Thursday night line: Charter school in a nutshell | Arkansas Blog

Thursday, January 2, 2014

Thursday night line: Charter school in a nutshell

Posted By on Thu, Jan 2, 2014 at 4:14 PM

Here's your Thursday night line. Some final words:

* TRUTH IN WLR CHARTER SCHOOL APPLICATION: The state Board of Education next week will hear the application for the Quest Charter School, a middle school for an upscale white neighborhood where parents at the existing Roberts Elementary in the Little Rock district aren't happy with public school options as their kids move up — middle schools with heavy minority and poor populations and test scores to match those typically found in schools with 90 percent poverty rates. The Little Rock District has bought land to build a middle school to serve the area, but it is several years away, at best. Meanwhile, Walton money is underwriting the proposed school (in Chenal Valley in the Pulaski district) to skim these creamy students before then. The hearing is Jan. 10. I've been looking through the application. It provides no credible support for how the school can deliver a diverse student body with a significant percentage of poor kids, but after a monumental passage of education-speak, the drafters did inadvertently lay out the bare truth of Quest:

Though the atmosphere feels like a private school, there is no tuition to attend Quest.

Precisely. Free private school, or the functional equivalent. For people like you. In your neighborhood.

That education-speak? If it wasn't a Walton-backed charter school, you can only imagine what Paul Greenberg would have to say about this prose:

Quest is a distinct blend of effective teacher-directed instruction and emergent technology. The curricular scope and sequence follows standard content-based learning, the assessments and measurements are congruent with high expectation environments, yet the delivery of content is a blend that transitions adolescents from dependence to independent learning in a systemic and organized fashion. The methodology places the student in a contained classroom with focused monitoring by an educator while also providing opportunity for individualized instruction through aligned curriculum and technology. This blend initiates a process that can teach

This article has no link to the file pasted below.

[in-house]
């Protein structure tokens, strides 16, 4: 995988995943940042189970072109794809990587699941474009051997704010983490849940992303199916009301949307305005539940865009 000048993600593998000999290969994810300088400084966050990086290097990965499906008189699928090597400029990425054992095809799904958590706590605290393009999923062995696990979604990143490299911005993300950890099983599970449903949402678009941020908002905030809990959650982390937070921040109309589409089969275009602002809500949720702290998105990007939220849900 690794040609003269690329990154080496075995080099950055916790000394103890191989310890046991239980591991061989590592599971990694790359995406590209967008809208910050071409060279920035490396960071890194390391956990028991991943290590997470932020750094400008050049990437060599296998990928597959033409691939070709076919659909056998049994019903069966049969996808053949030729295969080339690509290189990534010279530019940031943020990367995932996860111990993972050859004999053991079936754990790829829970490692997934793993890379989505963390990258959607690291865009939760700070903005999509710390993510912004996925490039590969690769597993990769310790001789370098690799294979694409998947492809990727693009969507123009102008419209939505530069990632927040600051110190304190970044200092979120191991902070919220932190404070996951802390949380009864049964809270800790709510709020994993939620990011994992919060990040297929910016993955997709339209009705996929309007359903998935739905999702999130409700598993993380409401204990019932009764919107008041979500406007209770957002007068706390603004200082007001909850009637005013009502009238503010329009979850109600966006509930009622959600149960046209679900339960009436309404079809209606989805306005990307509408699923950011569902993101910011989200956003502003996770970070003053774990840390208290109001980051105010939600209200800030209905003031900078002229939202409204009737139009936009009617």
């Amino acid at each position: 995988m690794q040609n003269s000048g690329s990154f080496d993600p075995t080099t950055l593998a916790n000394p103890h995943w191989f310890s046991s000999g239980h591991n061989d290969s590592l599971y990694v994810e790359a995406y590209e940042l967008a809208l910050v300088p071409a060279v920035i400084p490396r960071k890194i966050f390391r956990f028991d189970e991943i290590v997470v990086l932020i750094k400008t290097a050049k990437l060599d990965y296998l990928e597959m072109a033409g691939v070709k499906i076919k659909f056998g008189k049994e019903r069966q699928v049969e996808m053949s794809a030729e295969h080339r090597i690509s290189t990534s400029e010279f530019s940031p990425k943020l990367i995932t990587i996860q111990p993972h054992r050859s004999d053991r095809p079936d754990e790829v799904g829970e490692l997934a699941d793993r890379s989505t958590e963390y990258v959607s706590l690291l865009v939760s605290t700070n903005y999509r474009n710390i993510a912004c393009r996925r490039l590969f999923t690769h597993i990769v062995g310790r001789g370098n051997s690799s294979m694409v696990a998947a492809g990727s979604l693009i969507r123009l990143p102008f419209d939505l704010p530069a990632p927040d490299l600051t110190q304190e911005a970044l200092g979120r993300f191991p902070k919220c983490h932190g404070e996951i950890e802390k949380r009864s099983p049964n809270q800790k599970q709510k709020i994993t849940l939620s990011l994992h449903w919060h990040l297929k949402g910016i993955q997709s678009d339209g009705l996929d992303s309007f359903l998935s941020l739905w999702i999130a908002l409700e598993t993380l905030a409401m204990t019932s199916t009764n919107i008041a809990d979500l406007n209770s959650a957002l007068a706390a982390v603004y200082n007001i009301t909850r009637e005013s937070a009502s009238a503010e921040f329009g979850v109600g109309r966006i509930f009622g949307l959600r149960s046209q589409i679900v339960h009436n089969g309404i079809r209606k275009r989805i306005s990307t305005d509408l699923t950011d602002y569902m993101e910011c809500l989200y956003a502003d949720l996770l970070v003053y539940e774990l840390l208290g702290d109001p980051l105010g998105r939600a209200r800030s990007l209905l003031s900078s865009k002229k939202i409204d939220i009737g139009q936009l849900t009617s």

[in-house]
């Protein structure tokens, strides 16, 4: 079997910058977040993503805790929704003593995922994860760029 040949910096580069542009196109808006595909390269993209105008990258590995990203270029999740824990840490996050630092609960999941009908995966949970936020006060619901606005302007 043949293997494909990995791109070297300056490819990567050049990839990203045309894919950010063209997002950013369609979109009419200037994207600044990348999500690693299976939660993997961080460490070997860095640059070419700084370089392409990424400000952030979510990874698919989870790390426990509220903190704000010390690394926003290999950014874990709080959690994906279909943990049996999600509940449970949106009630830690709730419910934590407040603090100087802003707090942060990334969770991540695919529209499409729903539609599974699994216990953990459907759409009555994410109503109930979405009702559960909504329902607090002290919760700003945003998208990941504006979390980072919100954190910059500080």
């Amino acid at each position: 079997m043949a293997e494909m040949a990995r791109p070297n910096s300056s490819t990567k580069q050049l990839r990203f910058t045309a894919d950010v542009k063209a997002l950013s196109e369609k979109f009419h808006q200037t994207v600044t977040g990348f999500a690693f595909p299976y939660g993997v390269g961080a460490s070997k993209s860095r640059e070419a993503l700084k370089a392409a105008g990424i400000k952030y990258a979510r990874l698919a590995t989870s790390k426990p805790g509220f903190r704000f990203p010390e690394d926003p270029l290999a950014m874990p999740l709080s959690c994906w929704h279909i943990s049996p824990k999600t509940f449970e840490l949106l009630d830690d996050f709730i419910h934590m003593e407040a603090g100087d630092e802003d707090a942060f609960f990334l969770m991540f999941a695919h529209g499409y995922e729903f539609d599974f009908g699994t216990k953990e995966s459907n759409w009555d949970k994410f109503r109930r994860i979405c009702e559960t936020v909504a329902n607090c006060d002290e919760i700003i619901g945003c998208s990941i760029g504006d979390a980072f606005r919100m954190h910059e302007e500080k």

students to become more responsible and make learning opportunity more accessible. Quest understands the need for the middle-school learner to move from childhood to the teenage years. Therefore, the delivery system uses a dual approach, keeping the learner anchored within a classroom setting that provides stability while simultaneously transitioning the learner into a prescribed individualized offering of some subjects centered on self-determination and decision-making. This system blends the best that the teacher can offer with the best that technology can offer and places the student at the core of the entire process. In addition, Quest provides curriculum designed to teach wisdom. Knowledge is crucial but wisdom is a vital part of a middle school student's growth and maturity. Character education is taught at all levels. Students are taught leadership skills through our “7 Habits of Effective Teens” environment. The campus is dedicated to the idea that education, home, and family are closely connected.

"Teacher-directed instruction"? They have teachers! "Content-based learning?"  They have subjects and students study them! "Focused monitoring?" Grades! "Contained classroom?" Walls! "Emergent technology?" Computers! "Simultaneously transitioning the learner into a prescribed individualized offering of some subjects centered on self-determination and decision making?" Your guess is as good as mine! "Knowledge is crucial but wisdom is a vital part of a middle school student's growth"? Didn't you ever pad an essay test answer with meaningless B.S.!

Quest will get a vigorous review. But I expect it's wired. Walton billlions don't talk, they shout.

* CALLING PHIL ROBERTSON: This looks like a job for the Duck Dynasty boys, who've felt the lash of discrimination for using their First Amendment rights to speak bluntly and bravely about issues on which they hold deep beliefs, however unpoopular some might find them to be. Former Vikings punter Chris Kluwe, an outspoken advocate of equal treatment of LGBT people, has written a tough piece about the repercussions he believes he experienced, particularly from one  bigoted coach. He think his speech contributed to the loss of his job. Come on, Duck boys. Don't LGBT advocates enjoy the protection of the 1st Amendment, too?

* THE HILLARY CAMPAIGN: Hillary Clinton today sent out a message to her million twitter followers that she supported re-authorization of extended jobless benefits. Even some Senate Republicans support this. The hard-hearted Republican House, led by the likes of Ebenezer Tom Cotton, aren't supportive of spending federal money on the down and out.

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